Wednesday, August 5, 2015
1012 C Street Floresville, TX 78114 Phone: 830-216-4519 Fax: 830-393-3219
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Round-up — easy on pets, tough on weeds
Q: Why do you recommend Round-up all the time? I have heard that it is dangerous for pets and the environment.
A: I try to use the least toxic, yet effective, pesticide to control specific weeds, insects, and diseases in the garden. In many cases that turns out to be an organic control such as Bt or spinosad. For killing weeds however, glyphosate (the active ingredient in Round-up) is hard to beat.
Applied to actively growing weeds it moves from the green foliage to the roots and usually kills the whole weed plant. It is especially effective for controlling Bermuda grass.
Glyphosate is also very safe according to documented research results. Once it dries after application, it does not affect other plants and it is deactivated when it contacts the soil.
Do not rely on hearsay concerning any perceived threat to pets. If you follow the label instructions, it is very safe. For an interesting testimony from a locally renowned organic gardening expert, visit plantanswers.com and read the write-up on glyphosate by Malcolm Beck, the original owner of Garden Ville.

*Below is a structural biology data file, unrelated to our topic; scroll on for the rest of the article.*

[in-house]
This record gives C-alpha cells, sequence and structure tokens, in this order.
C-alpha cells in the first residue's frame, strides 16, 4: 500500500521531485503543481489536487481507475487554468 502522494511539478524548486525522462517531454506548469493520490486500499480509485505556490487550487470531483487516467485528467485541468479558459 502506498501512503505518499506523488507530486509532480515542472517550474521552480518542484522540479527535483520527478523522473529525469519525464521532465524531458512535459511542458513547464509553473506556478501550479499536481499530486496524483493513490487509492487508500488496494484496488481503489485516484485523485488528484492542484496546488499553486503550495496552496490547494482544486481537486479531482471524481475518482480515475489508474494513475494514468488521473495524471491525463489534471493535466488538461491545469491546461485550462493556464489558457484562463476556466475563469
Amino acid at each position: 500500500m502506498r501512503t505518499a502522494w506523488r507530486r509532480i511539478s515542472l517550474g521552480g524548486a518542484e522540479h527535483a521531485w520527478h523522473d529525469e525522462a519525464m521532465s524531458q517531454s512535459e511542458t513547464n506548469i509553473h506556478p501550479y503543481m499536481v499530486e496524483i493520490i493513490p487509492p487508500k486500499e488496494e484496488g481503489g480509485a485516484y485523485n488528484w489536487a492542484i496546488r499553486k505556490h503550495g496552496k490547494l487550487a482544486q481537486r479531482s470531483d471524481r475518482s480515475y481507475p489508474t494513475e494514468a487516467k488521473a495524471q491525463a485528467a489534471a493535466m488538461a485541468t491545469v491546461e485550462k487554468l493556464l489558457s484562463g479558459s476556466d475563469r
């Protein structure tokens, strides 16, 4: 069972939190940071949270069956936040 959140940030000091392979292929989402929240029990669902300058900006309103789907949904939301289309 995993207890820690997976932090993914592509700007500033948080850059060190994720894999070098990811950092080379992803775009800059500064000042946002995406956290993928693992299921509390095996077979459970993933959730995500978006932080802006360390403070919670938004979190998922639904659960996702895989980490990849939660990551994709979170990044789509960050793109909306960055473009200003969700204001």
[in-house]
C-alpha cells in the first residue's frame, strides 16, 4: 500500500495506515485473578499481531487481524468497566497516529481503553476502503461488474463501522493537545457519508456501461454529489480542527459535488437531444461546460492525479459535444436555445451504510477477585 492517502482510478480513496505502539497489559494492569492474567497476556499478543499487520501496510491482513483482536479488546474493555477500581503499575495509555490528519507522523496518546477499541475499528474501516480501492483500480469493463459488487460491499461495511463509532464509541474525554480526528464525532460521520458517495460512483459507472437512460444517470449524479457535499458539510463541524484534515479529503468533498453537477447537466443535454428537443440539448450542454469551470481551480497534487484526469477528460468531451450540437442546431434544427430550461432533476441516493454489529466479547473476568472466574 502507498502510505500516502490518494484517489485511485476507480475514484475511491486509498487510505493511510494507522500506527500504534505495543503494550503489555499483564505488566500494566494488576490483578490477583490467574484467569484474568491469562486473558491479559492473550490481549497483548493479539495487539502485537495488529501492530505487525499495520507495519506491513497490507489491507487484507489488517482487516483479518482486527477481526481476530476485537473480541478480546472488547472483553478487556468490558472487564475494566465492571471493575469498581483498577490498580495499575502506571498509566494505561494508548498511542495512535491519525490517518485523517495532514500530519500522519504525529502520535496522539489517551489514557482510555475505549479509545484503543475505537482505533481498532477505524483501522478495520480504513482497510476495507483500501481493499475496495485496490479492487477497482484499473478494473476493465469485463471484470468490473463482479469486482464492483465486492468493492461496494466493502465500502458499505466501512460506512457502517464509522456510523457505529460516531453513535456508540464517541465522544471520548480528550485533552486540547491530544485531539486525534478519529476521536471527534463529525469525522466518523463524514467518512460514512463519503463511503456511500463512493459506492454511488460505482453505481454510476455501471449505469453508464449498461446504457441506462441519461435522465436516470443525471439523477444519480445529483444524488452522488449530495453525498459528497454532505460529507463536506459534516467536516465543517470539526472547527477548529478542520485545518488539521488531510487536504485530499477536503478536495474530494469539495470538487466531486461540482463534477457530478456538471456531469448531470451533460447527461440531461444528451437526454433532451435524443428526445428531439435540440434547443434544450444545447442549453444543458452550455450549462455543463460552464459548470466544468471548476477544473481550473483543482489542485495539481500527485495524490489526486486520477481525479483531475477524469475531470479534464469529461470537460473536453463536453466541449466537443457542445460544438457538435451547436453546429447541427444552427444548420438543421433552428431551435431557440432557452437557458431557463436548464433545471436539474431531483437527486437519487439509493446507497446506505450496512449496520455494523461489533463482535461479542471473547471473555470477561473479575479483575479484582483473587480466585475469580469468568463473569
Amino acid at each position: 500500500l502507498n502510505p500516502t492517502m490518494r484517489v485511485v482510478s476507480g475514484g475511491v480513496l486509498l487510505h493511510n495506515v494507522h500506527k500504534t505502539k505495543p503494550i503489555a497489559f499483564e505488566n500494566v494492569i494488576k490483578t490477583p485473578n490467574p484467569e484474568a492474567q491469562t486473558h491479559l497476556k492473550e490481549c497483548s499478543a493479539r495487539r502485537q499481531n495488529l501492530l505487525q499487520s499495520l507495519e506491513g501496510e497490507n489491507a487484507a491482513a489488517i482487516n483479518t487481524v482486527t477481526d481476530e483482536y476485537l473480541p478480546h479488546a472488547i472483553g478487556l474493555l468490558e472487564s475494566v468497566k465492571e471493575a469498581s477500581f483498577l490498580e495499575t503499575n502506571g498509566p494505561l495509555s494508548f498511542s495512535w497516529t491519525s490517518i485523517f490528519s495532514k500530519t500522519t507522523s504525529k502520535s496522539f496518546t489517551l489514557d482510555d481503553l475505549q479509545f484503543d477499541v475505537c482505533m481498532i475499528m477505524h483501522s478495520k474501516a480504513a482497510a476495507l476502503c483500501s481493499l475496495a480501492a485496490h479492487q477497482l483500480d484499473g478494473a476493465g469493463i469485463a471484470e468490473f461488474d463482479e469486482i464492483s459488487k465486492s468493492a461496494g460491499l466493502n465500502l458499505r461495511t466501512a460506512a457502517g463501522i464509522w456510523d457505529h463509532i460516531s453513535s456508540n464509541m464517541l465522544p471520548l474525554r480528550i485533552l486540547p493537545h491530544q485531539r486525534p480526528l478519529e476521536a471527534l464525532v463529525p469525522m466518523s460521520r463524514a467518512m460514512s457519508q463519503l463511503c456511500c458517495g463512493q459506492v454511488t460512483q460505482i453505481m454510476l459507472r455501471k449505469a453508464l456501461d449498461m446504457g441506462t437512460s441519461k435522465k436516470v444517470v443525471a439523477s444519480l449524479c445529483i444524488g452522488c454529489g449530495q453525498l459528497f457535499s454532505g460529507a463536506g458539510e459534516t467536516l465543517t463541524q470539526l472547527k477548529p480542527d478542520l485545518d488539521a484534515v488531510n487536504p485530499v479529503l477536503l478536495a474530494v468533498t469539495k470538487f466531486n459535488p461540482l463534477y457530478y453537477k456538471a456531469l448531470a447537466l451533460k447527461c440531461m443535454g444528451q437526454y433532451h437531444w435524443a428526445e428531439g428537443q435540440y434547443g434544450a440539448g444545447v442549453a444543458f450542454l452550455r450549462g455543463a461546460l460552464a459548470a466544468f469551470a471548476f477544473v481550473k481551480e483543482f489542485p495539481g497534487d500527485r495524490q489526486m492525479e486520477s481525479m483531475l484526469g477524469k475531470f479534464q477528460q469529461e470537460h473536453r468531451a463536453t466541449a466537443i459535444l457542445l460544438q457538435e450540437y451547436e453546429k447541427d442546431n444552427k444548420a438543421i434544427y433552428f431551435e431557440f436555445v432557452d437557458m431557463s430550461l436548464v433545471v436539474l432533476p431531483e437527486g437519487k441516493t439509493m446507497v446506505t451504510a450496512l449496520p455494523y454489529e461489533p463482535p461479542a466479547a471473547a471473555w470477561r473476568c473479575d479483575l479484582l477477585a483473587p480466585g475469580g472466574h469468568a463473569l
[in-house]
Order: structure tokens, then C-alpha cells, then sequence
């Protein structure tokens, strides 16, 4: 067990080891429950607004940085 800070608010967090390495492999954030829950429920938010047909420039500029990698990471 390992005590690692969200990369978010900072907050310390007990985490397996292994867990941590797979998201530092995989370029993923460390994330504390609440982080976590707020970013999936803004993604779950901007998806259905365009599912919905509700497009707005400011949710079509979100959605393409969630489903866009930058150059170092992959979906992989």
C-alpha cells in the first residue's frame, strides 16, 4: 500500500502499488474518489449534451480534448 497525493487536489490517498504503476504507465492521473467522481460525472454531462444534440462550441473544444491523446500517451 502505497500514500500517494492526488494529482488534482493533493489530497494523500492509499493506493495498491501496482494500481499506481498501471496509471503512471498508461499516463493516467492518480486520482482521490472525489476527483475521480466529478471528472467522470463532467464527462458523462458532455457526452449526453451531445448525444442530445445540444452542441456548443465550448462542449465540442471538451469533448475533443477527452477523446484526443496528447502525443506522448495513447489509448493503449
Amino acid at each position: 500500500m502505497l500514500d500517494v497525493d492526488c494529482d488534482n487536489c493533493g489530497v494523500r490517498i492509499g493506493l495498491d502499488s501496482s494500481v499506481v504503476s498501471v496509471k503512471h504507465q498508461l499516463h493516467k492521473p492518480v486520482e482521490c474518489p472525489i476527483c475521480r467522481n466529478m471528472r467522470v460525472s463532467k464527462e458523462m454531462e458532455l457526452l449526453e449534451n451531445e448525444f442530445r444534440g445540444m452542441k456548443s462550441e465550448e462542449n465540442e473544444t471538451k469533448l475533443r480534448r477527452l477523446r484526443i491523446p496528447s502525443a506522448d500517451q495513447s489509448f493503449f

Q: When can I plant tomatoes? What are the recommended varieties?
A: Plant tomatoes now for the autumn. Look for heat setters such as Surefire, Solar Fire, Heatwave, BHN 968, Tycoon, Tygress, and 444. Reliable old timers such as Celebrity and Merced are also good.
Q: Can we fertilize our lawn for the fall now?
A: It is best to wait until October 1. Use a “winterizer” formula such as 15-5-10.
Q: How long will my zinnias keep producing? They have been great this summer.
A: Zinnias will often keep producing blooms until Thanksgiving when cold weather arrives. Early plantings, however, often become infected with powdery mildew about now. Pull the infected plants and replant or wait until September and plant the winter annuals such as snapdragons, stocks, dianthus, and calendula. You may also want to try a short crop of marigolds. They make a good show in the fall when spider mite pressure is reduced. Look for the large flowered selections such as Discovery.
Calvin Finch is a horticulturist and the director of the Water Conservation and Technology Center at Texas A&M-San Antonio. Hear him on “Gardening South Texas” on KLUP 930 AM radio Saturdays noon to 2 p.m., and 1-3 p.m. Sundays. Or, email him at firstname.lastname@example.org.
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